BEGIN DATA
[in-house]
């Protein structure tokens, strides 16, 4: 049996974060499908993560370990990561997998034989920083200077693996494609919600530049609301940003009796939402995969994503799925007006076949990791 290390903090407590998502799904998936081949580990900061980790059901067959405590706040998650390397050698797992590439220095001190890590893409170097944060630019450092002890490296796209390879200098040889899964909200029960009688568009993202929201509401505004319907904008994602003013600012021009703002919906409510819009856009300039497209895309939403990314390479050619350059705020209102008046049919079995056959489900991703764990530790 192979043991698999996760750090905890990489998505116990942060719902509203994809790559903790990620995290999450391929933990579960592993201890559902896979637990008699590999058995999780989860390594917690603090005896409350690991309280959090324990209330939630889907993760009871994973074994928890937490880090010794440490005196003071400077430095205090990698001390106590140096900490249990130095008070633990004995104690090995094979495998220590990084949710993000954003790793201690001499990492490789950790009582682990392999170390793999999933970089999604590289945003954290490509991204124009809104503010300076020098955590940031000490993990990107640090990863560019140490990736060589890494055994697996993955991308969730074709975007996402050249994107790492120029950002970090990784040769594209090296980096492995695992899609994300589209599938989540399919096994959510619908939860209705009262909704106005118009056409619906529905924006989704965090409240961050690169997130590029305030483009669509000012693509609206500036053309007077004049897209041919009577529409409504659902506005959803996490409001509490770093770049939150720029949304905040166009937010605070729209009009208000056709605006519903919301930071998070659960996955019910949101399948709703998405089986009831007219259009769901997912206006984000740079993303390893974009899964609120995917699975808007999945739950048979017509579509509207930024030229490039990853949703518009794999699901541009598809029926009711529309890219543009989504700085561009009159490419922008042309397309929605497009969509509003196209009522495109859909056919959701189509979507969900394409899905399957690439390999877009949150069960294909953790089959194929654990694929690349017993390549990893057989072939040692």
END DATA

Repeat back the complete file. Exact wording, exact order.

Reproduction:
[in-house]
């Protein structure tokens, strides 16, 4: 049996974060499908993560370990990561997998034989920083200077693996494609919600530049609301940003009796939402995969994503799925007006076949990791 290390903090407590998502799904998936081949580990900061980790059901067959405590706040998650390397050698797992590439220095001190890590893409170097944060630019450092002890490296796209390879200098040889899964909200029960009688568009993202929201509401505004319907904008994602003013600012021009703002919906409510819009856009300039497209895309939403990314390479050619350059705020209102008046049919079995056959489900991703764990530790 192979043991698999996760750090905890990489998505116990942060719902509203994809790559903790990620995290999450391929933990579960592993201890559902896979637990008699590999058995999780989860390594917690603090005896409350690991309280959090324990209330939630889907993760009871994973074994928890937490880090010794440490005196003071400077430095205090990698001390106590140096900490249990130095008070633990004995104690090995094979495998220590990084949710993000954003790793201690001499990492490789950790009582682990392999170390793999999933970089999604590289945003954290490509991204124009809104503010300076020098955590940031000490993990990107640090990863560019140490990736060589890494055994697996993955991308969730074709975007996402050249994107790492120029950002970090990784040769594209090296980096492995695992899609994300589209599938989540399919096994959510619908939860209705009262909704106005118009056409619906529905924006989704965090409240961050690169997130590029305030483009669509000012693509609206500036053309007077004049897209041919009577529409409504659902506005959803996490409001509490770093770049939150720029949304905040166009937010605070729209009009208000056709605006519903919301930071998070659960996955019910949101399948709703998405089986009831007219259009769901997912206006984000740079993303390893974009899964609120995917699975808007999945739950048979017509579509509207930024030229490039990853949703518009794999699901541009598809029926009711529309890219543009989504700085561009009159490419922008042309397309929605497009969509509003196209009522495109859909056919959701189509979507969900394409899905399957690439390999877009949150069960294909953790089959194929654990694929690349017993390549990893057989072939040692």